This article originally appeared on September 14, 2018 by TU-Automotive.

Eric Volkman asks: is the ride-sharing king about to become a publicly traded company?

That’s the scuttlebutt in the transportation and tech worlds these days regarding Uber. The company has had its sights on an initial public offering for years and recent moves suggest one is in the offing very soon. (We should note that Uber did not respond to our request for comment on the matter).

This past summer, Uber hired high-powered executive Nelson Chai to occupy its long-vacant chief financial officer position. Overseeing this new hire was CEO Dara Khosrowshahi, himself a relatively recent arrival to the company – he took up his new post in August 2017. Both men have long experience at publicly traded companies; Khosrowshahi was the CEO of top online travel agency Expedia, while Chai was CFO at Merrill Lynch and NYSE Euronext. Those two hires alone give weight to the possibility of a near-term IPO.

“All signs certainly point that way,” says Anil Persad, director of accounting and transaction services at management and technology consultancy MorganFranklin. “You can never really be too sure where a private organization’s head’s at,” Persad added. “At the same time, based on the information we have – i.e. Uber has obtained funding, locked in a formidable CEO and CFO and recently gone on record that they’re positioning for an IPO in the next 12 months – it’s likely to happen barring any cataclysmic internal or external event.”

The recent market for IPOs has been hot and heavy, with companies raising billions of dollars by going public. As Uber is widely known throughout the world, the company will be one of the most high-visibility IPOs of recent years. Does that mean it’ll be a popular stock, though? The company has had its fair share of controversies and setbacks over the years.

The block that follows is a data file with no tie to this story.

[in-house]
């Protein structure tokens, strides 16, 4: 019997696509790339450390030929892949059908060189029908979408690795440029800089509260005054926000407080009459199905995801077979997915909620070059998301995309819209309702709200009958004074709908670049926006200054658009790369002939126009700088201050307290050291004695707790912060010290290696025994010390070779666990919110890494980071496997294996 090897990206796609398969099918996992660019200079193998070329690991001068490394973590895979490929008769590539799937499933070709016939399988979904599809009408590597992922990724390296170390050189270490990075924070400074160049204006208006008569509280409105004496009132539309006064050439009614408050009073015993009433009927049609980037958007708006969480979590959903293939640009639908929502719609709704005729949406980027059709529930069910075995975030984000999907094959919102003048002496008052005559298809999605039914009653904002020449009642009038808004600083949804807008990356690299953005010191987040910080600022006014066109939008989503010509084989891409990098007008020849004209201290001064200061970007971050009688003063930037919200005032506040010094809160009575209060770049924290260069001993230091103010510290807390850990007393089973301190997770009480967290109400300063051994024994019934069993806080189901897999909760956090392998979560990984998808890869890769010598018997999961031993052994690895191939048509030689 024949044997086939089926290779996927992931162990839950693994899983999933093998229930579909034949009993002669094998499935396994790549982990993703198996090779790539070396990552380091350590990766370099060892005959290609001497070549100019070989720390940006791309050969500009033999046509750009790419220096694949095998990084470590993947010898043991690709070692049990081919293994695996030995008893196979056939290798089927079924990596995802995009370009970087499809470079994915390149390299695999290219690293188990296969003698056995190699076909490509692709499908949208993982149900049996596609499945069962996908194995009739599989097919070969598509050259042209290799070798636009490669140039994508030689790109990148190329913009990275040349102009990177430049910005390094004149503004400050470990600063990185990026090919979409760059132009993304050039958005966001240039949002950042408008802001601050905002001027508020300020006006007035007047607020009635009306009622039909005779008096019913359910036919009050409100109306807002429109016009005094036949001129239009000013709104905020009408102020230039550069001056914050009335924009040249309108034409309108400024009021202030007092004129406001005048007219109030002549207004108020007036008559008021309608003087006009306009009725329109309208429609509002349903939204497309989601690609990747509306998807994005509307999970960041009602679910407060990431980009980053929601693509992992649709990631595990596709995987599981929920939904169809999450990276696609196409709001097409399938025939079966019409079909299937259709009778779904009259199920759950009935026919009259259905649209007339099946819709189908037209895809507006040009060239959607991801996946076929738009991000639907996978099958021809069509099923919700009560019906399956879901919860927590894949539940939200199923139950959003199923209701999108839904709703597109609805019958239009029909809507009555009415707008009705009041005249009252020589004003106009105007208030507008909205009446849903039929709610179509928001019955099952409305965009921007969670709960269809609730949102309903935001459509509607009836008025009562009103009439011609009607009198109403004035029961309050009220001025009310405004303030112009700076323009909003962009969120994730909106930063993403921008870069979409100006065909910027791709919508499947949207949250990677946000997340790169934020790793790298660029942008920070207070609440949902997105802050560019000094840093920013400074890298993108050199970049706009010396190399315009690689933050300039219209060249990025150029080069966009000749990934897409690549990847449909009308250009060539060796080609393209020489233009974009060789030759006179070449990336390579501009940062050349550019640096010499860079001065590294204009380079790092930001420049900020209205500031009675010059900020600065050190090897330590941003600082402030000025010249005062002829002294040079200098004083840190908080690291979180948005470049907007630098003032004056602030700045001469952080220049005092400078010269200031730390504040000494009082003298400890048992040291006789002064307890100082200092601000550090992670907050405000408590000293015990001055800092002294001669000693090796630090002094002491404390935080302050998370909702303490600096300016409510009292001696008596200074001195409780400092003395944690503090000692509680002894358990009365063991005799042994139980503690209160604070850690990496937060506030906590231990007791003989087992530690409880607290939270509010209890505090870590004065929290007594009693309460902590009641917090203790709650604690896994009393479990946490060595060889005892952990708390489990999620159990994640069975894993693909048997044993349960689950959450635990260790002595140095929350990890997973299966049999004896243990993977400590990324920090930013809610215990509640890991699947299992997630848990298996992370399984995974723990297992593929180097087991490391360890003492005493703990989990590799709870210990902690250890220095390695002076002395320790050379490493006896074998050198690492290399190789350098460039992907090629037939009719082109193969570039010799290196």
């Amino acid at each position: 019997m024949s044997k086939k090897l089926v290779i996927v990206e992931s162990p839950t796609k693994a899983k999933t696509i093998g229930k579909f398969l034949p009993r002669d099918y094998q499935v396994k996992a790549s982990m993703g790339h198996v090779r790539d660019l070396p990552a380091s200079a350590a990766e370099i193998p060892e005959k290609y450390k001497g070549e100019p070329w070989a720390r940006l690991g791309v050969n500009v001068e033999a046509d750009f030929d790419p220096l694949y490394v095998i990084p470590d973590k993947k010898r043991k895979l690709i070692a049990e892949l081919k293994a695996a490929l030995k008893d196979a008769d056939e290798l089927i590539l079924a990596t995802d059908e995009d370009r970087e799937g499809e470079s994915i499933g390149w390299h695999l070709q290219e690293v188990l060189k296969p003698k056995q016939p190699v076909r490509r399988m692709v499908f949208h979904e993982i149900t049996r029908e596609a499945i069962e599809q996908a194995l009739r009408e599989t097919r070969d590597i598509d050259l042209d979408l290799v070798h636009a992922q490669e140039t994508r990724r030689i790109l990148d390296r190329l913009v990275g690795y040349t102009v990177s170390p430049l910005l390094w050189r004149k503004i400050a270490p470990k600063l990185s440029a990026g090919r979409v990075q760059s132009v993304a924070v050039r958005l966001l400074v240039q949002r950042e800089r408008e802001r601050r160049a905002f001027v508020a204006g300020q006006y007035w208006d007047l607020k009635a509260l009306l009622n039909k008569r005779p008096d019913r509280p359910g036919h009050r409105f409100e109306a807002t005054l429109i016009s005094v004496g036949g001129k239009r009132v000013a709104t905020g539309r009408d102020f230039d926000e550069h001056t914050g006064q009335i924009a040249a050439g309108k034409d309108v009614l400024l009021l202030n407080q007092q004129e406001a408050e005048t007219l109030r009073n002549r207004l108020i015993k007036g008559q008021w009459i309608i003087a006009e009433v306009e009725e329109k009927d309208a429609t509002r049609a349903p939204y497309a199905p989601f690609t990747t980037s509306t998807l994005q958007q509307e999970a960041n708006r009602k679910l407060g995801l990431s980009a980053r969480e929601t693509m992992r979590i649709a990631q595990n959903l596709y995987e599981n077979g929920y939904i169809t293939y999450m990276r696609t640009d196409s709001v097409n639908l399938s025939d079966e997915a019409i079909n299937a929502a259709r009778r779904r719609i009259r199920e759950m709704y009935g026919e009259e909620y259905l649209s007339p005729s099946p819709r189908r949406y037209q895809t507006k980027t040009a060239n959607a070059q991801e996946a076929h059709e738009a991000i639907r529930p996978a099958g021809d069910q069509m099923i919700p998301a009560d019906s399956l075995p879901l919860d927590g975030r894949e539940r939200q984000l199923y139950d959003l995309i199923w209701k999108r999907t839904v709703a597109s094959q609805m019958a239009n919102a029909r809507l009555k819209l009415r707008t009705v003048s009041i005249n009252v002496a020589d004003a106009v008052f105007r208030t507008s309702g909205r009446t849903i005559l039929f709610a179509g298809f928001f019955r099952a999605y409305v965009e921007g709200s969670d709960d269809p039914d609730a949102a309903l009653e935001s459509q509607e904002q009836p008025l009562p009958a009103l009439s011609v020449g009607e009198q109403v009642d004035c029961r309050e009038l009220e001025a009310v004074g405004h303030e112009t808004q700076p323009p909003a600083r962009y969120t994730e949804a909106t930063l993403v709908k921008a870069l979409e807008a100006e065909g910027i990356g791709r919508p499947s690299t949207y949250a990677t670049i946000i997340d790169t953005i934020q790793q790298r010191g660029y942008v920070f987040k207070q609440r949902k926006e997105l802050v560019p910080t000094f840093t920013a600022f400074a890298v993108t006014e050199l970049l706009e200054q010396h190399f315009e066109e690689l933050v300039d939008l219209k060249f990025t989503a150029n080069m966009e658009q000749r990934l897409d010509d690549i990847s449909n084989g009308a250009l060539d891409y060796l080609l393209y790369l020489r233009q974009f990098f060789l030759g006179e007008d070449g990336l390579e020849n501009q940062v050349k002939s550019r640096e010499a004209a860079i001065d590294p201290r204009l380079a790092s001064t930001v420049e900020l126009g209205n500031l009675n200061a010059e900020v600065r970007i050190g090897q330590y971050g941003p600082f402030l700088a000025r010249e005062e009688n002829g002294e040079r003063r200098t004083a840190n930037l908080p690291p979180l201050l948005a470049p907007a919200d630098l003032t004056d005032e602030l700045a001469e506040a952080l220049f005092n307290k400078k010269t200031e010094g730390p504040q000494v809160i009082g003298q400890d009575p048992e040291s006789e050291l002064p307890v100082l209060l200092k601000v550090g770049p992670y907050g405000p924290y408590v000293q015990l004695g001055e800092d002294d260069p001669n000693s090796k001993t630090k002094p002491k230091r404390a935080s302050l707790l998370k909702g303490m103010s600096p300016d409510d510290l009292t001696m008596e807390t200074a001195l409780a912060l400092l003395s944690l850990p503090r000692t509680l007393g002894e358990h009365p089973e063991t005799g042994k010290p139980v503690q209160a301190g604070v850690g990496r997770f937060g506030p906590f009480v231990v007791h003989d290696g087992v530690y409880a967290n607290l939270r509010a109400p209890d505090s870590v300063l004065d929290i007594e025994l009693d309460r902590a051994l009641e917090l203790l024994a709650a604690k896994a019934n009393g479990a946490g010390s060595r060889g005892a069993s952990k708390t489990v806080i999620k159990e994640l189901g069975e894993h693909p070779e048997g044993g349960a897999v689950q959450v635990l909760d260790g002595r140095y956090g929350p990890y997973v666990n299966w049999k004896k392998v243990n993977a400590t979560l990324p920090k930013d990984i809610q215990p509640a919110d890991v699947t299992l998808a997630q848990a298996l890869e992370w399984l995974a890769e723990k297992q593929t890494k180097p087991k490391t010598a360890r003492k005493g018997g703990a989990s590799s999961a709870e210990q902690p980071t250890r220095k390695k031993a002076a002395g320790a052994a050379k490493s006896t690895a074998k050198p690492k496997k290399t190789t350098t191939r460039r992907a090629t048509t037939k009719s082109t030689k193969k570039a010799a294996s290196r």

Some analysts believe the installment of seasoned executives like Khosrowshahi and Chai is intended to comfort potential investors. “Uber as a company has had challenges ranging from accusations of sexism, management overhauls, and the tragic death of the pedestrian from one of its test autonomous vehicles,” says Christian Renaud, research vice-president for the Internet of Things at 451 Research. “Leading into an IPO, it will seek to de-risk the process by bringing in established advisors and staff, hopefully not have any additional negative publicity, and show revenue consistency,” added Renaud. “This is intended to assuage any concerns from the institutional investors they need to get locked down going into the offering.” Which is critical, because there is a lot of money at stake.

Since Uber is still a private company at the moment, we don’t know how much it’s worth. For that reason it’s also hard to tell what it stands to raise from an IPO; we can say, however, that this take will probably be well in the billions of dollars. This will make it one of the top underwritten IPOs of all time.

An analysis from Morningstar, provided by analyst Ali Moghrabi, estimates that Uber’s IPO could rake in enough to value the company at a total of $100Bn to $110Bn. It should also buy a lot of growth – according to the analysis, the ride-sharing giant’s annual net revenue is set to grow at an average of 27% every year over the next decade, to over $82Bn by the end of that period.

Of course, a key question potential investors will be asking is “what will the company do with all that money?” There are, after all, plenty of areas in which to devote funding. Matt Kennedy of IPO specialist Renaissance Capital points out that the basics should get money first. Uber, he says, is “hemorrhaging cash, so funding operations is the obvious answer. Uber lost $891M in the second quarter alone.”

“Specifically, sales and marketing is of course a large expense, including incentives for drivers and riders,” he added. “They are also pouring money into R&D for self-driving cars. They have multiple business lines, like Uber Eats. Uber also bought bike-share start-up JUMP for about $200M in April [2018].”

Meanwhile, as ever Uber feels the hot breath of competitor Lyft on its neck. Similarly, to its arch-rival, rumors have swirled about an impending Lyft IPO for years now. Some observers have even speculated that there is sort of an arms race between the pair to become publicly traded first.

Opinions vary as to when, or even if, Lyft will land on the stock exchange. “If I had to speculate, I’d wager Lyft has more that needs to happen internally before they’re ready in terms of having their financial reporting readiness, assessing external providers, systems, resources, etc. all good to go,” says MorganFranklin’s Persad.

“I believe Lyft will come first [before Uber], based on how long they’ve been preparing for it,” opined Renaissance Capital’s Kennedy. He added that “the company made several key hires in the past year and is reportedly in talks with investment banks for an IPO that could come as early as March.” Like Uber, Lyft did not respond to our request for comment on its IPO plans.